• Armed forces

    No specific mention.

  • DDR
    Security sector→DDR→Demilitarisation provisions
    Page 1, 1.
    Following intensive discussions at Leeds Castle and subsequently involving all the parties represented in the Northern Ireland Assembly, a basis for agreement has now been reached on the key issues identified by the Prime Minister, the Taoiseach and the parties at Lancaster House in June. These include the need to bring all forms of paramilitary activity to an end; the need to decommission all paramilitary weapons; the need for a clear commitment on all sides to the stability of the political institutions; and for the achievement of support for policing from all sides of the community.

    Page 1, Paramilitary activity and decommissioning, 4.
    We are confident that steps will now be taken to provide for an immediate, full and permanent cessation of all paramilitary activity by the IRA. As regards IRA weapons, the Independent International Commission on Decommissioning will issue a report later today which sets out the way forward in terms of a definitive programme to ensure that the process is completed by the end of December 2004. These developments are momentous. The prospect of a new era of lasting peace and stability, involving the ending of all paramilitary activity and other illegal activity, requires all sides to respond positively. For their part, the Governments are determined to ensure that this unprecedented opportunity for peace is secured and sustained. This major step forward by the IRA underlines the need for rapid progress in regard to the decommissioning of all paramilitary weapons from all sources. We urge all parties and relevant groups to use their influence now to address the question of arms in the possession of loyalist paramilitaries.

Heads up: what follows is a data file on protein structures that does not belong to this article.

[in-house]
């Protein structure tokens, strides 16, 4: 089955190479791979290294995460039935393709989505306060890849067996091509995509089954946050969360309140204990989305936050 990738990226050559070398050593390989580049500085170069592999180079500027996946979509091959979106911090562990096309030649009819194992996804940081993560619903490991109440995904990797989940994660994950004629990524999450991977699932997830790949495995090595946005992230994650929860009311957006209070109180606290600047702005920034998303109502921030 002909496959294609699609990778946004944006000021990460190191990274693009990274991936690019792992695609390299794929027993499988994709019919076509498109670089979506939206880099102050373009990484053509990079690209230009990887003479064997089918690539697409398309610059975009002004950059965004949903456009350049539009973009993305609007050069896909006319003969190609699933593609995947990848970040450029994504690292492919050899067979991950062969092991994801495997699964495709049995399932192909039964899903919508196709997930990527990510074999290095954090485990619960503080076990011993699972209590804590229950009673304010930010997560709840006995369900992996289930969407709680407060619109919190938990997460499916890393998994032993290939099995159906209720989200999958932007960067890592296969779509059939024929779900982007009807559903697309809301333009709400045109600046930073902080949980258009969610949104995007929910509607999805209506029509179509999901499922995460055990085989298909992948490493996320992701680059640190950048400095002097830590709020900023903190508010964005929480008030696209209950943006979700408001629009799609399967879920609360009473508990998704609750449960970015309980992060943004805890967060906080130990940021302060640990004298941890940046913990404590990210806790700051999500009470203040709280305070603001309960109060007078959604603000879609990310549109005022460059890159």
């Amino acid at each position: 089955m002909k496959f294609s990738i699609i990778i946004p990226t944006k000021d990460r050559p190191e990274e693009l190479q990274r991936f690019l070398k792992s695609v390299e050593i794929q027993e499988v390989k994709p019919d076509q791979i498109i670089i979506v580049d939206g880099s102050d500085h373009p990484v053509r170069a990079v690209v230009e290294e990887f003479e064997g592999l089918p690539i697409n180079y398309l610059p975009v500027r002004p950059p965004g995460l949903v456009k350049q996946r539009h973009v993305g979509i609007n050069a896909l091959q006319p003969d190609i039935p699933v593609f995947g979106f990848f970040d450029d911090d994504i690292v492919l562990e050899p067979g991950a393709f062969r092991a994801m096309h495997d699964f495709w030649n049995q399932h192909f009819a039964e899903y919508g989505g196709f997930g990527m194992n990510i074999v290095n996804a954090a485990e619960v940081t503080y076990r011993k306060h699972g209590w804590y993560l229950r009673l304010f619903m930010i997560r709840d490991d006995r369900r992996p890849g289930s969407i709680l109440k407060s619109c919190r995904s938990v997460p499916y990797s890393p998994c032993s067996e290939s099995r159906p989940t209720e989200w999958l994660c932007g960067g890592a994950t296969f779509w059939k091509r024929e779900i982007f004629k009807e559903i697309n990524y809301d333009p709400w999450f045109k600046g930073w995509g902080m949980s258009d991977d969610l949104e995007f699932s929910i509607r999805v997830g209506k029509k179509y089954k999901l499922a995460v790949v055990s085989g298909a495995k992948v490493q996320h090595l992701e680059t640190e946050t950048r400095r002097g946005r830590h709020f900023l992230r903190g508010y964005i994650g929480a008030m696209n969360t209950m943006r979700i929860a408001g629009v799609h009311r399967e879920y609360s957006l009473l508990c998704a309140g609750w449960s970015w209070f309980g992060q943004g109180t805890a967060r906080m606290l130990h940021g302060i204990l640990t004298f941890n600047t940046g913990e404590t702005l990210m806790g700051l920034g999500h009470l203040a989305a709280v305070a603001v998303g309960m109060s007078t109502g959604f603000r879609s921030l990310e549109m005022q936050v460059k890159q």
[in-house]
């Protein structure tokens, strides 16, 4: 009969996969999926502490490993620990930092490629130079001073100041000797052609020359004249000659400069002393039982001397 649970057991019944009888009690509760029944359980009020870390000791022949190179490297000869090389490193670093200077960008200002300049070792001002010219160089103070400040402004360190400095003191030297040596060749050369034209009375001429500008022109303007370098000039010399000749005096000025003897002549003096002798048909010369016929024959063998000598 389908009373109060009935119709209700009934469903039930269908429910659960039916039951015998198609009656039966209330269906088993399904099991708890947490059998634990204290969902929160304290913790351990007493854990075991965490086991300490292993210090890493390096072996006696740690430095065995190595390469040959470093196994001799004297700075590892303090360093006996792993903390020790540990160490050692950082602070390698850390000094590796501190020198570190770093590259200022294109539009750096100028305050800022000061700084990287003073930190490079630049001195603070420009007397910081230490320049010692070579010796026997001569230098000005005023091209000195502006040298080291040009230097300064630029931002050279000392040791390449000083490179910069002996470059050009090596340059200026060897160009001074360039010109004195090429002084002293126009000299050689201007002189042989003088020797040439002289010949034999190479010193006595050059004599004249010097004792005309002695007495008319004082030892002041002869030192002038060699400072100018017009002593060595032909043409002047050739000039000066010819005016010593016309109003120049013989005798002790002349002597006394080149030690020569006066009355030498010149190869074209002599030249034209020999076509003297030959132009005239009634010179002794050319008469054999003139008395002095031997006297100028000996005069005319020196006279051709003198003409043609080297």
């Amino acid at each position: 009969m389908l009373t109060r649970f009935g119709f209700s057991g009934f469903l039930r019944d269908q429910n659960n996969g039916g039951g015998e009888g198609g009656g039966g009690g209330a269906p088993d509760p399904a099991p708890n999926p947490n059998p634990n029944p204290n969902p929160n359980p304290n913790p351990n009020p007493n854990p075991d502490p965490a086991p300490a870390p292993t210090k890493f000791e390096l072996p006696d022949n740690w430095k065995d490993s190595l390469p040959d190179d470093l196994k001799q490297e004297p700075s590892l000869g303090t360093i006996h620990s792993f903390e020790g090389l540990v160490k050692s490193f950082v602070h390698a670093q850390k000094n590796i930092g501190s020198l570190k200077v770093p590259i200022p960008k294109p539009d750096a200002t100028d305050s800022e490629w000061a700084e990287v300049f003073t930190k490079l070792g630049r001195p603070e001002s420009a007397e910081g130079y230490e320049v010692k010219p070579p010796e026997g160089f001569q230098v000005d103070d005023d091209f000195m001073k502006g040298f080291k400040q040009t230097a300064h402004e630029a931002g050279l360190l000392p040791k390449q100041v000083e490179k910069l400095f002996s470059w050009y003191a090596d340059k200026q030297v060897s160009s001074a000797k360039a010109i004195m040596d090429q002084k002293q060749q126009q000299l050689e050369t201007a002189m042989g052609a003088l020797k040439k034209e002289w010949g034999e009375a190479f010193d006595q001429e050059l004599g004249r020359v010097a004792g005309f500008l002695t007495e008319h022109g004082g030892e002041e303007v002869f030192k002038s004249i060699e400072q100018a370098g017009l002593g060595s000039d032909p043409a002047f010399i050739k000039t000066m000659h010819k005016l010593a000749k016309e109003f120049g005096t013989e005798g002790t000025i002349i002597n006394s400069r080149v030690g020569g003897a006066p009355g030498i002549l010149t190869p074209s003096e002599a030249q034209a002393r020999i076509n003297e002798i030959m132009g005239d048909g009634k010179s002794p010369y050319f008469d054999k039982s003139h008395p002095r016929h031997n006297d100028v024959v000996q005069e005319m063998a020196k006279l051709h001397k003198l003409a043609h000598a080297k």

Page 2, Political Institutions, 6.
    To allow the parties to prepare adequately for the re-establishment of the political institutions, the British Government will also introduce legislation in December to allow the formation of a shadow Assembly. This shadow period will take effect on the completion of IRA decommissioning, at the beginning of January. Prior to this shadow period, following the IICD statement that the decommissioning process has commenced, it is envisaged that names of candidates for First and Deputy First Minister will be made public by the appropriate parties.

    Page 2-3, Policing and Justice, 8.